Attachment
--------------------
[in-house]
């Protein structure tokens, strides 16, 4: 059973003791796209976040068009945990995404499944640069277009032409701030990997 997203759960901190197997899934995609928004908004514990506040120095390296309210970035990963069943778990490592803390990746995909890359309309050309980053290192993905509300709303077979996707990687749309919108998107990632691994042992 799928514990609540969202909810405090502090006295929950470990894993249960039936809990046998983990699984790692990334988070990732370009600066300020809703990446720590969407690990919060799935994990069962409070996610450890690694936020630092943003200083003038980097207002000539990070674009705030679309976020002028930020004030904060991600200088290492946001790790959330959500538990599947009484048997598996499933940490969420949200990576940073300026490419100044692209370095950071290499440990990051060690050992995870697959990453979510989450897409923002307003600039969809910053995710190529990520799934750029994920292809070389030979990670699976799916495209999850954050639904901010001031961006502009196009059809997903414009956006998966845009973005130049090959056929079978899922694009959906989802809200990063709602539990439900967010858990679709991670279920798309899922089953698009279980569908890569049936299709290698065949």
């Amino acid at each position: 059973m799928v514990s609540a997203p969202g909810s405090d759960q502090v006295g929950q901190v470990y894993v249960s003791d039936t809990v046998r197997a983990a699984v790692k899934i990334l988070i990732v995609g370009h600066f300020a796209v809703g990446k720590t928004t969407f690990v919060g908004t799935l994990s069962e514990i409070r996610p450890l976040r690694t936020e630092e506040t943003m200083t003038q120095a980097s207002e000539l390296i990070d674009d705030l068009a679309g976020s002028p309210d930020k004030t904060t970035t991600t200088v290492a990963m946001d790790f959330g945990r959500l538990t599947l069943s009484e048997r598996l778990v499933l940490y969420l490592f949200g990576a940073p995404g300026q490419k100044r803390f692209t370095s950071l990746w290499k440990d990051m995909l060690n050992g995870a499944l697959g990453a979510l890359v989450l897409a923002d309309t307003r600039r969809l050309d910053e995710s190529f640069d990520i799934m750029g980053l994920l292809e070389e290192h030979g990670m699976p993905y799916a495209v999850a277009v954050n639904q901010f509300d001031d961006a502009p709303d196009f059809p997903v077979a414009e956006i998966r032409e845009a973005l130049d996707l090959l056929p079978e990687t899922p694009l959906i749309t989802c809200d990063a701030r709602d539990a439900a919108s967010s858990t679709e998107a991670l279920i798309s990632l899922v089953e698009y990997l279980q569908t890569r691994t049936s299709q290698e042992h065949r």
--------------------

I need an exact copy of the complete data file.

[in-house]
């Protein structure tokens, strides 16, 4: 059973003791796209976040068009945990995404499944640069277009032409701030990997 997203759960901190197997899934995609928004908004514990506040120095390296309210970035990963069943778990490592803390990746995909890359309309050309980053290192993905509300709303077979996707990687749309919108998107990632691994042992 799928514990609540969202909810405090502090006295929950470990894993249960039936809990046998983990699984790692990334988070990732370009600066300020809703990446720590969407690990919060799935994990069962409070996610450890690694936020630092943003200083003038980097207002000539990070674009705030679309976020002028930020004030904060991600200088290492946001790790959330959500538990599947009484048997598996499933940490969420949200990576940073300026490419100044692209370095950071290499440990990051060690050992995870697959990453979510989450897409923002307003600039969809910053995710190529990520799934750029994920292809070389030979990670699976799916495209999850954050639904901010001031961006502009196009059809997903414009956006998966845009973005130049090959056929079978899922694009959906989802809200990063709602539990439900967010858990679709991670279920798309899922089953698009279980569908890569049936299709290698065949």
């Amino acid at each position: 059973m799928v514990s609540a997203p969202g909810s405090d759960q502090v006295g929950q901190v470990y894993v249960s003791d039936t809990v046998r197997a983990a699984v790692k899934i990334l988070i990732v995609g370009h600066f300020a796209v809703g990446k720590t928004t969407f690990v919060g908004t799935l994990s069962e514990i409070r996610p450890l976040r690694t936020e630092e506040t943003m200083t003038q120095a980097s207002e000539l390296i990070d674009d705030l068009a679309g976020s002028p309210d930020k004030t904060t970035t991600t200088v290492a990963m946001d790790f959330g945990r959500l538990t599947l069943s009484e048997r598996l778990v499933l940490y969420l490592f949200g990576a940073p995404g300026q490419k100044r803390f692209t370095s950071l990746w290499k440990d990051m995909l060690n050992g995870a499944l697959g990453a979510l890359v989450l897409a923002d309309t307003r600039r969809l050309d910053e995710s190529f640069d990520i799934m750029g980053l994920l292809e070389e290192h030979g990670m699976p993905y799916a495209v999850a277009v954050n639904q901010f509300d001031d961006a502009p709303d196009f059809p997903v077979a414009e956006i998966r032409e845009a973005l130049d996707l090959l056929p079978e990687t899922p694009l959906i749309t989802c809200d990063a701030r709602d539990a439900a919108s967010s858990t679709e998107a991670l279920i798309s990632l899922v089953e698009y990997l279980q569908t890569r691994t049936s299709q290698e042992h065949r």